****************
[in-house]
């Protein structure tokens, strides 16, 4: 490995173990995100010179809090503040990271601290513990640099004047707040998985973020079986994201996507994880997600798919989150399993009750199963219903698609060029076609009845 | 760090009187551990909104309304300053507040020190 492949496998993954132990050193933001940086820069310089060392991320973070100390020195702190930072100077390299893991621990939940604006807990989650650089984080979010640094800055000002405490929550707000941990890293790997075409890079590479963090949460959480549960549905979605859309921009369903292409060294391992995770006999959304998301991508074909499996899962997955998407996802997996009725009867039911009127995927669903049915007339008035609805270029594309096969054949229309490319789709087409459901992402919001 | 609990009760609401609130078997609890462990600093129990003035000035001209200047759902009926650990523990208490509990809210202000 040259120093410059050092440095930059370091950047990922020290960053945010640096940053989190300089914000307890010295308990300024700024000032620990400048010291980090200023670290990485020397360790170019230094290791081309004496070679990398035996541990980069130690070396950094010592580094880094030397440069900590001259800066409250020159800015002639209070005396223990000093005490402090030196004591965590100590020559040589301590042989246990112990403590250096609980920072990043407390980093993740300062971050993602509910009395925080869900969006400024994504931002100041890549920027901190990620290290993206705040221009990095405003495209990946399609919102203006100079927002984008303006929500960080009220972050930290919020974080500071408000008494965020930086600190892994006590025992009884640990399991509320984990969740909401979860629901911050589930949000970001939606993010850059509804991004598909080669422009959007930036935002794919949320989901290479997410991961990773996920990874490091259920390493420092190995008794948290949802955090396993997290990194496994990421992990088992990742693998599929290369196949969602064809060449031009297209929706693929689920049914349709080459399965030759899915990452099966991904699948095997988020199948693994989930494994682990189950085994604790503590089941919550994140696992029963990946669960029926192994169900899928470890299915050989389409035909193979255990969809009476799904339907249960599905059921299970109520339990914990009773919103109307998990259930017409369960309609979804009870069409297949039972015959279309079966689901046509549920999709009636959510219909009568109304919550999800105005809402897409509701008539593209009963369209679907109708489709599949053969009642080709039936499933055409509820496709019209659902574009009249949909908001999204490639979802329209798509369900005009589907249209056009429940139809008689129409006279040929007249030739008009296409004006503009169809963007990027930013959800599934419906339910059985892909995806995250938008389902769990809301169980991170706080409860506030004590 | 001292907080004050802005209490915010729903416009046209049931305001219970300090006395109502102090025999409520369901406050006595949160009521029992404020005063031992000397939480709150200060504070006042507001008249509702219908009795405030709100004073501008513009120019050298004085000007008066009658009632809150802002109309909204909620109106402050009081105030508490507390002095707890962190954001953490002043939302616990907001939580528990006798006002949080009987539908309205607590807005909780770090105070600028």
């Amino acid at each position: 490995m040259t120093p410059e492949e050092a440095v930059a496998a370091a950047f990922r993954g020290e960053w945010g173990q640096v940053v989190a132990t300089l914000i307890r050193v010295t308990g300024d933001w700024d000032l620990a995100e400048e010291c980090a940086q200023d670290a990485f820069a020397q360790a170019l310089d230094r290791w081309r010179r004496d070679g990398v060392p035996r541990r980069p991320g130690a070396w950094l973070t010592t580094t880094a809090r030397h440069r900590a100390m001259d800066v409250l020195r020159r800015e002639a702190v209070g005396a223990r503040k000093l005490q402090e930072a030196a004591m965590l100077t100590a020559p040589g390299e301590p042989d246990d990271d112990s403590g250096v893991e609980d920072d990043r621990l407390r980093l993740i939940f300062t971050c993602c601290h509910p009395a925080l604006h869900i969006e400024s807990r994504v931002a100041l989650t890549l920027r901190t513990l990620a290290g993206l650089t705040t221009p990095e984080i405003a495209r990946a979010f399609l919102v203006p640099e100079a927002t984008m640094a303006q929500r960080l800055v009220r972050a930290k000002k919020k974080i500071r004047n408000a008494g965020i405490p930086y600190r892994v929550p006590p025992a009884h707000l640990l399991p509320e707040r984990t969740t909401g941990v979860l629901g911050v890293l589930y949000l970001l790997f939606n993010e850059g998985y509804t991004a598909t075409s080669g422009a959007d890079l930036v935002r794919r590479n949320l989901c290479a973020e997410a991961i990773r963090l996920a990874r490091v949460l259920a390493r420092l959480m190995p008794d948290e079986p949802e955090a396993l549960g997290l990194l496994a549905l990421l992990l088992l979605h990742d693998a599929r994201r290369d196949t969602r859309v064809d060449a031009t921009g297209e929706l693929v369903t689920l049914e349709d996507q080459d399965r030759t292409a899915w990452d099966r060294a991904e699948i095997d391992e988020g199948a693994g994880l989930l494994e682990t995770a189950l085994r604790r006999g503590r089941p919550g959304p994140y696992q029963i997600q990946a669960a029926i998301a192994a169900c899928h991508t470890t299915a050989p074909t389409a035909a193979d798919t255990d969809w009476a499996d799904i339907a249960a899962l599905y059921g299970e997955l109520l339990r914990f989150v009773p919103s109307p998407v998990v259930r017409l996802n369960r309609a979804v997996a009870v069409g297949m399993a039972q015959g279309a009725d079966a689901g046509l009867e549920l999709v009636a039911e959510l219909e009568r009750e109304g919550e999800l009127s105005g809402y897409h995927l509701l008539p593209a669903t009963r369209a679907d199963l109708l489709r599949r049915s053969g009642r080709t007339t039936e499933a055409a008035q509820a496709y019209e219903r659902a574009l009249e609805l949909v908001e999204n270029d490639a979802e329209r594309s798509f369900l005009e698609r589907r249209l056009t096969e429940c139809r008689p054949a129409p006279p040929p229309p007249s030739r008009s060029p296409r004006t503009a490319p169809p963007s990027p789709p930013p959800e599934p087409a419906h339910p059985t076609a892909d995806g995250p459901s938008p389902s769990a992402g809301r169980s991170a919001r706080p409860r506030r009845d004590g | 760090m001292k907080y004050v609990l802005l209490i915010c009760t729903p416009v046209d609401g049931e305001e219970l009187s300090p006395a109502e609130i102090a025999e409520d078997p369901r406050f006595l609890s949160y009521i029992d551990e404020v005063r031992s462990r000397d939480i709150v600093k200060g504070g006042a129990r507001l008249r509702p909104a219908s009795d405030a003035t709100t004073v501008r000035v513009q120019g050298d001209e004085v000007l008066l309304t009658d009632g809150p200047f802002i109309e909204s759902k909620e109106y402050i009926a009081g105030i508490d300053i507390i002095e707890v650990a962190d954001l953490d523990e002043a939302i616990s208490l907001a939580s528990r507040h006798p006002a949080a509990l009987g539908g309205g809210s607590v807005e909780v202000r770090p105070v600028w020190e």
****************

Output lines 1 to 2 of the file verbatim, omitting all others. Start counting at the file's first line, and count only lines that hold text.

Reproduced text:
[in-house]
């Protein structure tokens, strides 16, 4: 490995173990995100010179809090503040990271601290513990640099004047707040998985973020079986994201996507994880997600798919989150399993009750199963219903698609060029076609009845 | 760090009187551990909104309304300053507040020190 492949496998993954132990050193933001940086820069310089060392991320973070100390020195702190930072100077390299893991621990939940604006807990989650650089984080979010640094800055000002405490929550707000941990890293790997075409890079590479963090949460959480549960549905979605859309921009369903292409060294391992995770006999959304998301991508074909499996899962997955998407996802997996009725009867039911009127995927669903049915007339008035609805270029594309096969054949229309490319789709087409459901992402919001 | 609990009760609401609130078997609890462990600093129990003035000035001209200047759902009926650990523990208490509990809210202000 040259120093410059050092440095930059370091950047990922020290960053945010640096940053989190300089914000307890010295308990300024700024000032620990400048010291980090200023670290990485020397360790170019230094290791081309004496070679990398035996541990980069130690070396950094010592580094880094030397440069900590001259800066409250020159800015002639209070005396223990000093005490402090030196004591965590100590020559040589301590042989246990112990403590250096609980920072990043407390980093993740300062971050993602509910009395925080869900969006400024994504931002100041890549920027901190990620290290993206705040221009990095405003495209990946399609919102203006100079927002984008303006929500960080009220972050930290919020974080500071408000008494965020930086600190892994006590025992009884640990399991509320984990969740909401979860629901911050589930949000970001939606993010850059509804991004598909080669422009959007930036935002794919949320989901290479997410991961990773996920990874490091259920390493420092190995008794948290949802955090396993997290990194496994990421992990088992990742693998599929290369196949969602064809060449031009297209929706693929689920049914349709080459399965030759899915990452099966991904699948095997988020199948693994989930494994682990189950085994604790503590089941919550994140696992029963990946669960029926192994169900899928470890299915050989389409035909193979255990969809009476799904339907249960599905059921299970109520339990914990009773919103109307998990259930017409369960309609979804009870069409297949039972015959279309079966689901046509549920999709009636959510219909009568109304919550999800105005809402897409509701008539593209009963369209679907109708489709599949053969009642080709039936499933055409509820496709019209659902574009009249949909908001999204490639979802329209798509369900005009589907249209056009429940139809008689129409006279040929007249030739008009296409004006503009169809963007990027930013959800599934419906339910059985892909995806995250938008389902769990809301169980991170706080409860506030004590 | 001292907080004050802005209490915010729903416009046209049931305001219970300090006395109502102090025999409520369901406050006595949160009521029992404020005063031992000397939480709150200060504070006042507001008249509702219908009795405030709100004073501008513009120019050298004085000007008066009658009632809150802002109309909204909620109106402050009081105030508490507390002095707890962190954001953490002043939302616990907001939580528990006798006002949080009987539908309205607590807005909780770090105070600028």